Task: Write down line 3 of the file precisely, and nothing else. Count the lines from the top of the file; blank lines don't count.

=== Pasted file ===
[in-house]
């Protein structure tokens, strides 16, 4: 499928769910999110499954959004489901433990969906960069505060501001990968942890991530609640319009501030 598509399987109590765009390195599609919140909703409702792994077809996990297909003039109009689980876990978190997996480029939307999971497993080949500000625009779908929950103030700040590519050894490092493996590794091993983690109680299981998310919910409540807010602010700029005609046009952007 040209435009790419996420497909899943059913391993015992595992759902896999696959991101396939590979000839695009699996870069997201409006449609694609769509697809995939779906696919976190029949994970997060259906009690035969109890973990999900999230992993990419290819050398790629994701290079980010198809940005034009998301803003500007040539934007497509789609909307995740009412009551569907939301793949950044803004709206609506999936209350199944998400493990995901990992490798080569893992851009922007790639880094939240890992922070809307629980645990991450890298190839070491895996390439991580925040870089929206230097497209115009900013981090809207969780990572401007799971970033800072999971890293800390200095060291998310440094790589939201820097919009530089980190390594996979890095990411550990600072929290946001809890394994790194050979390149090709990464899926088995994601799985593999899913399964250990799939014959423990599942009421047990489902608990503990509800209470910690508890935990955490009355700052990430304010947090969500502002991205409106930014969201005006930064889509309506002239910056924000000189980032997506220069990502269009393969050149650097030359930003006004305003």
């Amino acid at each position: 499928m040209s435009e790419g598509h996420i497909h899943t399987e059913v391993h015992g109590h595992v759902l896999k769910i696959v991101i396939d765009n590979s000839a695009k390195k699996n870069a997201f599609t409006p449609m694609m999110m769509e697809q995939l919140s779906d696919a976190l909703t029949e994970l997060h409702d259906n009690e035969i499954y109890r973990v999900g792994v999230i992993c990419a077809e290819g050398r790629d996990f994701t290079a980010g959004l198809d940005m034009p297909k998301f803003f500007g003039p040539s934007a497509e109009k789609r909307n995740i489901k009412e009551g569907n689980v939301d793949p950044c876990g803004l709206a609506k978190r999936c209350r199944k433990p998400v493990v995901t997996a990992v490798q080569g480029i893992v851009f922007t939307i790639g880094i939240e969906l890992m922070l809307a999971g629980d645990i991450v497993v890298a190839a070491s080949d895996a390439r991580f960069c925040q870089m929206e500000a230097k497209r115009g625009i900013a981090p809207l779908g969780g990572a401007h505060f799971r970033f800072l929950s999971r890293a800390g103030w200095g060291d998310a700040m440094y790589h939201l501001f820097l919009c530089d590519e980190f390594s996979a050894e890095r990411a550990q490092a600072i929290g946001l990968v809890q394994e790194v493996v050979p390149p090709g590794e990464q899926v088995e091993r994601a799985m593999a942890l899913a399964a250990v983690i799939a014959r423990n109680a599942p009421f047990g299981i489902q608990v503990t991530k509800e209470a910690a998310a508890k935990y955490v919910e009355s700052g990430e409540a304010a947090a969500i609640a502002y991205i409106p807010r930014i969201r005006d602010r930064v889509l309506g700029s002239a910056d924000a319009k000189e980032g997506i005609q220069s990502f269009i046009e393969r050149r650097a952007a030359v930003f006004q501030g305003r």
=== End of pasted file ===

């Amino acid at each position: 499928m040209s435009e790419g598509h996420i497909h899943t399987e059913v391993h015992g109590h595992v759902l896999k769910i696959v991101i396939d765009n590979s000839a695009k390195k699996n870069a997201f599609t409006p449609m694609m999110m769509e697809q995939l919140s779906d696919a976190l909703t029949e994970l997060h409702d259906n009690e035969i499954y109890r973990v999900g792994v999230i992993c990419a077809e290819g050398r790629d996990f994701t290079a980010g959004l198809d940005m034009p297909k998301f803003f500007g003039p040539s934007a497509e109009k789609r909307n995740i489901k009412e009551g569907n689980v939301d793949p950044c876990g803004l709206a609506k978190r999936c209350r199944k433990p998400v493990v995901t997996a990992v490798q080569g480029i893992v851009f922007t939307i790639g880094i939240e969906l890992m922070l809307a999971g629980d645990i991450v497993v890298a190839a070491s080949d895996a390439r991580f960069c925040q870089m929206e500000a230097k497209r115009g625009i900013a981090p809207l779908g969780g990572a401007h505060f799971r970033f800072l929950s999971r890293a800390g103030w200095g060291d998310a700040m440094y790589h939201l501001f820097l919009c530089d590519e980190f390594s996979a050894e890095r990411a550990q490092a600072i929290g946001l990968v809890q394994e790194v493996v050979p390149p090709g590794e990464q899926v088995e091993r994601a799985m593999a942890l899913a399964a250990v983690i799939a014959r423990n109680a599942p009421f047990g299981i489902q608990v503990t991530k509800e209470a910690a998310a508890k935990y955490v919910e009355s700052g990430e409540a304010a947090a969500i609640a502002y991205i409106p807010r930014i969201r005006d602010r930064v889509l309506g700029s002239a910056d924000a319009k000189e980032g997506i005609q220069s990502f269009i046009e393969r050149r650097a952007a030359v930003f006004q501030g305003r």